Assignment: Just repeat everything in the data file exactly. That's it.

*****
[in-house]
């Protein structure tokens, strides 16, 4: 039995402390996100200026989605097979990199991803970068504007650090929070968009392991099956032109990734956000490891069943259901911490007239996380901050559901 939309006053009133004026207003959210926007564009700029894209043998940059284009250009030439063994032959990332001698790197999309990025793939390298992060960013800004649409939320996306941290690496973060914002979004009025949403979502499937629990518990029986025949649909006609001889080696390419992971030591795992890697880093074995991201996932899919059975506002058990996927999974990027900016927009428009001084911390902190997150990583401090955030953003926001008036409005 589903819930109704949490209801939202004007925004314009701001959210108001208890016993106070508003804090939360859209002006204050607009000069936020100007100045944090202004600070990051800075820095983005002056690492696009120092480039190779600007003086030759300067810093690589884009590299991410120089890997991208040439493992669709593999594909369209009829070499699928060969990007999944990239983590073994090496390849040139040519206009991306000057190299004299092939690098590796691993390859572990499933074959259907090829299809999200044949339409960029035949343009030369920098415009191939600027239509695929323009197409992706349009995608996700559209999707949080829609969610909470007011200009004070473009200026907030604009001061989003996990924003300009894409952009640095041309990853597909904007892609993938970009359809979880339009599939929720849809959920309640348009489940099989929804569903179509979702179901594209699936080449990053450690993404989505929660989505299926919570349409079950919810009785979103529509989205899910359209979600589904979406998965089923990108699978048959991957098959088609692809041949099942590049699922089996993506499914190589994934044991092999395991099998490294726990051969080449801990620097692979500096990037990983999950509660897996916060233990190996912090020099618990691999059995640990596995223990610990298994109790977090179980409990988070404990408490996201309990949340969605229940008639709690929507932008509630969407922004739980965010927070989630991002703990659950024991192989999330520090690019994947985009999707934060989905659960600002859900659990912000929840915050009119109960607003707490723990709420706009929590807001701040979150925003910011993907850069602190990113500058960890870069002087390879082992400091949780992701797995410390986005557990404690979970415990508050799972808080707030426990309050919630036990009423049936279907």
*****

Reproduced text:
[in-house]
């Protein structure tokens, strides 16, 4: 039995402390996100200026989605097979990199991803970068504007650090929070968009392991099956032109990734956000490891069943259901911490007239996380901050559901 939309006053009133004026207003959210926007564009700029894209043998940059284009250009030439063994032959990332001698790197999309990025793939390298992060960013800004649409939320996306941290690496973060914002979004009025949403979502499937629990518990029986025949649909006609001889080696390419992971030591795992890697880093074995991201996932899919059975506002058990996927999974990027900016927009428009001084911390902190997150990583401090955030953003926001008036409005 589903819930109704949490209801939202004007925004314009701001959210108001208890016993106070508003804090939360859209002006204050607009000069936020100007100045944090202004600070990051800075820095983005002056690492696009120092480039190779600007003086030759300067810093690589884009590299991410120089890997991208040439493992669709593999594909369209009829070499699928060969990007999944990239983590073994090496390849040139040519206009991306000057190299004299092939690098590796691993390859572990499933074959259907090829299809999200044949339409960029035949343009030369920098415009191939600027239509695929323009197409992706349009995608996700559209999707949080829609969610909470007011200009004070473009200026907030604009001061989003996990924003300009894409952009640095041309990853597909904007892609993938970009359809979880339009599939929720849809959920309640348009489940099989929804569903179509979702179901594209699936080449990053450690993404989505929660989505299926919570349409079950919810009785979103529509989205899910359209979600589904979406998965089923990108699978048959991957098959088609692809041949099942590049699922089996993506499914190589994934044991092999395991099998490294726990051969080449801990620097692979500096990037990983999950509660897996916060233990190996912090020099618990691999059995640990596995223990610990298994109790977090179980409990988070404990408490996201309990949340969605229940008639709690929507932008509630969407922004739980965010927070989630991002703990659950024991192989999330520090690019994947985009999707934060989905659960600002859900659990912000929840915050009119109960607003707490723990709420706009929590807001701040979150925003910011993907850069602190990113500058960890870069002087390879082992400091949780992701797995410390986005557990404690979970415990508050799972808080707030426990309050919630036990009423049936279907």